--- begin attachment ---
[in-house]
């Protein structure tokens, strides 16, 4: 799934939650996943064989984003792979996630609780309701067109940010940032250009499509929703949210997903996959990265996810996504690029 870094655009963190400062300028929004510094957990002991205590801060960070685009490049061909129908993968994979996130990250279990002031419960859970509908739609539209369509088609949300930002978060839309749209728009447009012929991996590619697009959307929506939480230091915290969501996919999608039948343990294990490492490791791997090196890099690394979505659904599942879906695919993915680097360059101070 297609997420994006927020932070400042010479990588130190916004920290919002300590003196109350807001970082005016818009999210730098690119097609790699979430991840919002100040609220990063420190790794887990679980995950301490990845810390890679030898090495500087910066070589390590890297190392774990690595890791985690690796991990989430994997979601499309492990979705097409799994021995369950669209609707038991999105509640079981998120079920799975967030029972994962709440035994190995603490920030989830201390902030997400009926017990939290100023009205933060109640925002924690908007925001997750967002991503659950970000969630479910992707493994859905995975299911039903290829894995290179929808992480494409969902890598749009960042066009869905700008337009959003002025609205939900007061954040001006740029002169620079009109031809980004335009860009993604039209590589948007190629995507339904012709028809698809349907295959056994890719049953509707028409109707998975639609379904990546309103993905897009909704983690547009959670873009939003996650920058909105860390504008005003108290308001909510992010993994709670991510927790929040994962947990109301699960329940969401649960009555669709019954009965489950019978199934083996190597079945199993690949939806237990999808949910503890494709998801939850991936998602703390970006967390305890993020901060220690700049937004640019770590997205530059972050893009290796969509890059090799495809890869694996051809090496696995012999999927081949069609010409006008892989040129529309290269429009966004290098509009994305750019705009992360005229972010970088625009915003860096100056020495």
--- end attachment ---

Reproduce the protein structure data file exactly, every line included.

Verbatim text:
[in-house]
């Protein structure tokens, strides 16, 4: 799934939650996943064989984003792979996630609780309701067109940010940032250009499509929703949210997903996959990265996810996504690029 870094655009963190400062300028929004510094957990002991205590801060960070685009490049061909129908993968994979996130990250279990002031419960859970509908739609539209369509088609949300930002978060839309749209728009447009012929991996590619697009959307929506939480230091915290969501996919999608039948343990294990490492490791791997090196890099690394979505659904599942879906695919993915680097360059101070 297609997420994006927020932070400042010479990588130190916004920290919002300590003196109350807001970082005016818009999210730098690119097609790699979430991840919002100040609220990063420190790794887990679980995950301490990845810390890679030898090495500087910066070589390590890297190392774990690595890791985690690796991990989430994997979601499309492990979705097409799994021995369950669209609707038991999105509640079981998120079920799975967030029972994962709440035994190995603490920030989830201390902030997400009926017990939290100023009205933060109640925002924690908007925001997750967002991503659950970000969630479910992707493994859905995975299911039903290829894995290179929808992480494409969902890598749009960042066009869905700008337009959003002025609205939900007061954040001006740029002169620079009109031809980004335009860009993604039209590589948007190629995507339904012709028809698809349907295959056994890719049953509707028409109707998975639609379904990546309103993905897009909704983690547009959670873009939003996650920058909105860390504008005003108290308001909510992010993994709670991510927790929040994962947990109301699960329940969401649960009555669709019954009965489950019978199934083996190597079945199993690949939806237990999808949910503890494709998801939850991936998602703390970006967390305890993020901060220690700049937004640019770590997205530059972050893009290796969509890059090799495809890869694996051809090496696995012999999927081949069609010409006008892989040129529309290269429009966004290098509009994305750019705009992360005229972010970088625009915003860096100056020495």